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Working with Databases using the ORM

Introduction

Swift-Kuery-ORM is an ORM (Object Relational Mapping) library for Swift built on top of Swift-Kuery . Using it allows you to simplify the persistence of model objects in a database.

This guide steps you through connecting to a PostgreSQL database, creating your model, and persisting it using the ORM.

Adding Swift-Kuery-ORM and Swift-Kuery-PostgreSQL to your project

If you do not have an existing project, run kitura init in your terminal to generate a new project.

Edit your Package.swift adding Swift-Kuery-ORM and Swift-Kuery-PostgreSQL to your dependencies and application targets:

.package(url: "https://github.com/IBM-Swift/Swift-Kuery-ORM.git", .upToNextMinor(from: "0.3.1")),
.package(url: "https://github.com/IBM-Swift/Swift-Kuery-PostgreSQL.git", from: "1.2.0"),

.target(name: "Application", dependencies: [ "SwiftKueryORM", "SwiftKueryPostgreSQL", ...

Regenerate your Xcode project:

swift package generate-xcodeproj

Open your Xcode project and go to Sources >> Application >> Application.swift

Add SwiftKueryORM and SwiftKueryPostgreSQL to your import statements:

import SwiftKueryORM
import SwiftKueryPostgreSQL

Creating Your PostgreSQL Database

You will create a locally running PostgreSQL Database that your server will connect to. We recommend you use Homebrew to set up PostgreSQL on your machine as follows:

brew install postgresql
brew services start postgresql
createdb school

Define Your Model

We are going to create a struct to represent the data we will store in the database. We then make it conform to Model (Which itself conforms to Codable) so it can be used with the ORM.

At the end of your Application.swift file, create struct representing a Grade:

struct Grade: Model {
  var course: String
  var grade: Int
}

Set up the Database connection

In the postInit function of your Application.swift file, create your database connection pool:

let pool = PostgreSQLConnection.createPool(host: "localhost", port: 5432, options: [.databaseName("school")], poolOptions: ConnectionPoolOptions(initialCapacity: 1, maxCapacity: 5, timeout: 10000))
Database.default = Database(pool)

Beneath your connection pool, create the database table that represents this struct:

do {
  try Grade.createTableSync()
} catch let error {
  // Error
}

To check that a database table called Grades has been created, run your Kitura server and then use psql from the command-line as follows:

psql school
SELECT * FROM "Grades";

This should print the column names of the Grades table with no data (i.e. no rows).

Persisting our Model in the database

We are going to create a set of Codable routes that store, retrieve and delete grades from the database.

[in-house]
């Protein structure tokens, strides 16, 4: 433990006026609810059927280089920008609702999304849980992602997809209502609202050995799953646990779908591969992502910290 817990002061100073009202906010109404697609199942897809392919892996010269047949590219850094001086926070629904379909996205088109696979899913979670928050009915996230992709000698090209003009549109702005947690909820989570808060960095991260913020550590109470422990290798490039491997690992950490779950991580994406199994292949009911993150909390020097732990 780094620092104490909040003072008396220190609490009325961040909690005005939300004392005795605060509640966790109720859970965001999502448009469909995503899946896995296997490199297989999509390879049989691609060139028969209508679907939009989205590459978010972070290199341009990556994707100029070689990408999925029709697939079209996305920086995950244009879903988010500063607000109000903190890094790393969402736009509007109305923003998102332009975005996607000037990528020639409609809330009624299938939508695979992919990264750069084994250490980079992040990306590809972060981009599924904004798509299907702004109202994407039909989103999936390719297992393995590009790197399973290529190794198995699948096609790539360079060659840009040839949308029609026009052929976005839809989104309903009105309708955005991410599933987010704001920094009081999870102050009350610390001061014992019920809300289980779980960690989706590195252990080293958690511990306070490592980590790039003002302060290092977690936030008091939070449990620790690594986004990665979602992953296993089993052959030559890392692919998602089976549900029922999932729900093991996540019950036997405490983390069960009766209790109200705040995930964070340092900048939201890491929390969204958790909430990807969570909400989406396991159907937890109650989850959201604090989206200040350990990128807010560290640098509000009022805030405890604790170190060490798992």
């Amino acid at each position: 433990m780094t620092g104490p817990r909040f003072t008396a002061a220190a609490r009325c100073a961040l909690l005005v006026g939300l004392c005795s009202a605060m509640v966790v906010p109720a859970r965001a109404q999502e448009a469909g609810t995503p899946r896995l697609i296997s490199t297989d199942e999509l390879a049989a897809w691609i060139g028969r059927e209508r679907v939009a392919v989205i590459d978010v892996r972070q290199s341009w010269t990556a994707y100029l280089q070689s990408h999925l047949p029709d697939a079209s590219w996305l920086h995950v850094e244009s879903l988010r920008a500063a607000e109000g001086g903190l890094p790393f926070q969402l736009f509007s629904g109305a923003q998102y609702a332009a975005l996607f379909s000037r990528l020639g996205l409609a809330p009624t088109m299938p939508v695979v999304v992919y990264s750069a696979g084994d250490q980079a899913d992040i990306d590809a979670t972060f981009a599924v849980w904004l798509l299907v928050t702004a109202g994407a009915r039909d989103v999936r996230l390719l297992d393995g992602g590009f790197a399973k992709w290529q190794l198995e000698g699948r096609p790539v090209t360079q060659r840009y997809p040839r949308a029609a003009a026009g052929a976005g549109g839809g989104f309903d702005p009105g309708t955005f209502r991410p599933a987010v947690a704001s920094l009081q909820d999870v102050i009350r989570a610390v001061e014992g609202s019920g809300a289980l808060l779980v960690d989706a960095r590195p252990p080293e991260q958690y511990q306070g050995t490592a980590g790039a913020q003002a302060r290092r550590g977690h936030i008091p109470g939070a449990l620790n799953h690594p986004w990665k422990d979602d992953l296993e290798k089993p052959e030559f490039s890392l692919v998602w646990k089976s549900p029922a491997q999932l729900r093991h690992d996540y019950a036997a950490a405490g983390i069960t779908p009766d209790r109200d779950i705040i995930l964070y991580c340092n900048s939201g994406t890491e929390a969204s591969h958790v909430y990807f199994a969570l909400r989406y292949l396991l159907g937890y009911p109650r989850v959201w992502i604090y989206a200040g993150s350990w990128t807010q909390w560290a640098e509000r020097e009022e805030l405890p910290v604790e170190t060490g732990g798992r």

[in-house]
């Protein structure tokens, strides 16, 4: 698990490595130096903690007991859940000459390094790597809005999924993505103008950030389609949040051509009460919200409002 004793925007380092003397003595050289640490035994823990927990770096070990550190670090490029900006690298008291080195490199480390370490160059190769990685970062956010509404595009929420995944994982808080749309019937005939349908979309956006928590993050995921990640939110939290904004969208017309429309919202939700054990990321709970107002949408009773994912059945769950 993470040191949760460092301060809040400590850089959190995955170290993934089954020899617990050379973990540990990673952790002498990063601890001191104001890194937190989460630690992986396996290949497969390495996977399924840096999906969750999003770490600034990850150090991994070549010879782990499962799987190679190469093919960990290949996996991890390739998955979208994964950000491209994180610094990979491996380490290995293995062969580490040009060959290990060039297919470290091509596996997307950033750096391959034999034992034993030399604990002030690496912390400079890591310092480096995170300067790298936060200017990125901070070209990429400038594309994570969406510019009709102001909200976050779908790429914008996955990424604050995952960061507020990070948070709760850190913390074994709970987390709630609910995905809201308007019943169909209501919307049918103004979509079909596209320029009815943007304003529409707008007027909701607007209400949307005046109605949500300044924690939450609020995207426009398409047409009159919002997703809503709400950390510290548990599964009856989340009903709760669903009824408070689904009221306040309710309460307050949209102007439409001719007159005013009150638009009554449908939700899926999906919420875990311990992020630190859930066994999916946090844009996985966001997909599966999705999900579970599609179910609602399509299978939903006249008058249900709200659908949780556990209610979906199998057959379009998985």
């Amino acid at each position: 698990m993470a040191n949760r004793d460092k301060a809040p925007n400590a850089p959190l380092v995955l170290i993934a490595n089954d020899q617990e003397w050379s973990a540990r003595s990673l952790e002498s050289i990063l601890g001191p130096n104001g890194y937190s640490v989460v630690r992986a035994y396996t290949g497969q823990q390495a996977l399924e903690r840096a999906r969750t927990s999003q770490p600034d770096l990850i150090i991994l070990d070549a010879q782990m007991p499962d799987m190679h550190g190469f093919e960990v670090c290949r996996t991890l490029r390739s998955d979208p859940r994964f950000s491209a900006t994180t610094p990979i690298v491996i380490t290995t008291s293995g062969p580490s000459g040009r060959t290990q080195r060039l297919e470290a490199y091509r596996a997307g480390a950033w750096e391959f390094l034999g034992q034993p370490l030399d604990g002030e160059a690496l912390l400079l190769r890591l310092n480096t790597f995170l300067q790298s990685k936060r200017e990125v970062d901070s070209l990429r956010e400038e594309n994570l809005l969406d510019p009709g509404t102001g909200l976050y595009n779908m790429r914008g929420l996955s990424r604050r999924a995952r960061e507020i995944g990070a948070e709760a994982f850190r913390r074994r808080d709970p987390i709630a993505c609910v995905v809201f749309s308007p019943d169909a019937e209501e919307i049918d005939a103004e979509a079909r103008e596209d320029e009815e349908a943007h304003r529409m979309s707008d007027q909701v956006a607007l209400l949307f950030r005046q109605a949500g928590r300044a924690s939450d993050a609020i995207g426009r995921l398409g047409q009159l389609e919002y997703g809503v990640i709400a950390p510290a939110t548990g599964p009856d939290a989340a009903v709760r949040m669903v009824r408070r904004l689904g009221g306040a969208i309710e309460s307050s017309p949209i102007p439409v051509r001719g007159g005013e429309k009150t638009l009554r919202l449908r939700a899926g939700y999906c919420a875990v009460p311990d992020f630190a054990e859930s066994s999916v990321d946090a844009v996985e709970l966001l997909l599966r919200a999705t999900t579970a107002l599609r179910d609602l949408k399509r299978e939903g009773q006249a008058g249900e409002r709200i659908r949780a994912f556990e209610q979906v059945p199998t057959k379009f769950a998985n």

At the bottom of your postInit function, define your routes:

router.get("/grades", handler: loadHandler)
router.get("/grades", handler: getOneHandler)
router.post("/grades", handler: postHandler)
router.delete("/grades", handler: deleteAllHandler)
router.delete("/grades", handler: deleteOneHandler)

After your postInit function, define your handlers:

func loadHandler(completion: @escaping ([Grade]?, RequestError?) -> Void ) {
    Grade.findAll(completion)
}
func getOneHandler(id: Int, completion: @escaping (Grade?, RequestError?) -> Void ) {
    Grade.find(id: id, completion)
}
func postHandler(grade: Grade, completion: @escaping (Grade?, RequestError?) -> Void ) {
    grade.save(completion)
}
func deleteAllHandler(completion: @escaping (RequestError?) -> Void ) {
    Grade.deleteAll(completion)
}
func deleteOneHandler(id: Int, completion: @escaping (RequestError?) -> Void ) {
    Grade.delete(id: id, completion)
}

Accessing the response on the server

Because the ORM API matches the Codable routes API, you can pass the completion straight to the Codable route response.
You can access your ORM response for your getOneHandler as follows:

func getOneHandler(id: Int, completion: @escaping (Grade?, RequestError?) -> Void ) {
    Grade.find(id: id) { grade, error in
        guard let grade = grade else {
            return completion(nil, error)
        }
        completion(grade, nil)
    }
}

Testing with OpenAPI

You can test these route using the OpenAPI interface:

1. Start your Kitura Server
2. Go to http://localhost:8080/openapi/ui
3. Using the interface, POST, GET and DELETE the Grade objects

You can also view your Grades table using PSQL:

1. Open the terminal and enter: psql school
2. View your Grades table: SELECT * FROM "Grades";
3. You should see your Grades.
4. Quit PSQL with: \q

Using Query Parameters with Swift-Kuery-ORM

You are now going to create a route that will filter the database results using Query Parameters. This will allow you to get only results you are interested in.

At the bottom of your application.swift file, Define your query:

struct Query: QueryParams {
  let course: String?
  let grade: InclusiveRange<Int>?
  let order: Ordering?
}

Add query parameters to your loadHandler:

func loadHandler(query: Query?, completion: @escaping([Grade]?, RequestError?) -> Void) {
    Grade.findAll(matching: query, completion)
}

The grades route can now accept query parameters to filter the response.
You can test this as follows:

1. Start your Kitura Server
2. Go to http://localhost:8080/openapi/ui
3. Using the interface, POST the following three courses:

course: Art, grade: 60
course: Physics, grade: 80
course: History, grade: 90

4. Go to http://localhost:8080/grades?course=Art
5. Go to http://localhost:8080/grades?grade=70,100&order=desc(grade)
The grades matching your query parameters should be shown. You can POST more Grades or change the query values to test this further.

Congratulations, you have just successfully connected a Kitura Server to a PostgreSQL database using the ORM!

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